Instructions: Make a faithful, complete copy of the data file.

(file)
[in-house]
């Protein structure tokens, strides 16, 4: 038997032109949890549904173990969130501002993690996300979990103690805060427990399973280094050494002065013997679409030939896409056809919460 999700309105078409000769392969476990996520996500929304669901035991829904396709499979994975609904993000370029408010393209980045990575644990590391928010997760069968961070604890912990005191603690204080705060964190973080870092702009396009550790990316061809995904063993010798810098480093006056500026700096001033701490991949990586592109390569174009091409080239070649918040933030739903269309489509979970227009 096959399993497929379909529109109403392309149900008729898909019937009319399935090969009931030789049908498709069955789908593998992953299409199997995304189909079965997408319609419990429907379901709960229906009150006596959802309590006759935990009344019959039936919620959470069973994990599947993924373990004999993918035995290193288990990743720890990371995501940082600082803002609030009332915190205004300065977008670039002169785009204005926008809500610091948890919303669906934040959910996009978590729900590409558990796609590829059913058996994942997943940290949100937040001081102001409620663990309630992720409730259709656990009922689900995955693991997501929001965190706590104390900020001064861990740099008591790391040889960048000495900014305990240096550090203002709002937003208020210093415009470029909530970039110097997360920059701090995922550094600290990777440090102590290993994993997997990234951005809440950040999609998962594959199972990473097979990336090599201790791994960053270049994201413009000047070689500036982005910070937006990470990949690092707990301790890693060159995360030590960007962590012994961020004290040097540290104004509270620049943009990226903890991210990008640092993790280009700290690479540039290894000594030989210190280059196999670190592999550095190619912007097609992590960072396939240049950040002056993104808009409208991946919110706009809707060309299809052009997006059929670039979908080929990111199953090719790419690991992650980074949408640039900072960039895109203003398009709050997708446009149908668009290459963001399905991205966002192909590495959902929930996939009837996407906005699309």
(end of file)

[in-house]
């Protein structure tokens, strides 16, 4: 038997032109949890549904173990969130501002993690996300979990103690805060427990399973280094050494002065013997679409030939896409056809919460 999700309105078409000769392969476990996520996500929304669901035991829904396709499979994975609904993000370029408010393209980045990575644990590391928010997760069968961070604890912990005191603690204080705060964190973080870092702009396009550790990316061809995904063993010798810098480093006056500026700096001033701490991949990586592109390569174009091409080239070649918040933030739903269309489509979970227009 096959399993497929379909529109109403392309149900008729898909019937009319399935090969009931030789049908498709069955789908593998992953299409199997995304189909079965997408319609419990429907379901709960229906009150006596959802309590006759935990009344019959039936919620959470069973994990599947993924373990004999993918035995290193288990990743720890990371995501940082600082803002609030009332915190205004300065977008670039002169785009204005926008809500610091948890919303669906934040959910996009978590729900590409558990796609590829059913058996994942997943940290949100937040001081102001409620663990309630992720409730259709656990009922689900995955693991997501929001965190706590104390900020001064861990740099008591790391040889960048000495900014305990240096550090203002709002937003208020210093415009470029909530970039110097997360920059701090995922550094600290990777440090102590290993994993997997990234951005809440950040999609998962594959199972990473097979990336090599201790791994960053270049994201413009000047070689500036982005910070937006990470990949690092707990301790890693060159995360030590960007962590012994961020004290040097540290104004509270620049943009990226903890991210990008640092993790280009700290690479540039290894000594030989210190280059196999670190592999550095190619912007097609992590960072396939240049950040002056993104808009409208991946919110706009809707060309299809052009997006059929670039979908080929990111199953090719790419690991992650980074949408640039900072960039895109203003398009709050997708446009149908668009290459963001399905991205966002192909590495959902929930996939009837996407906005699309």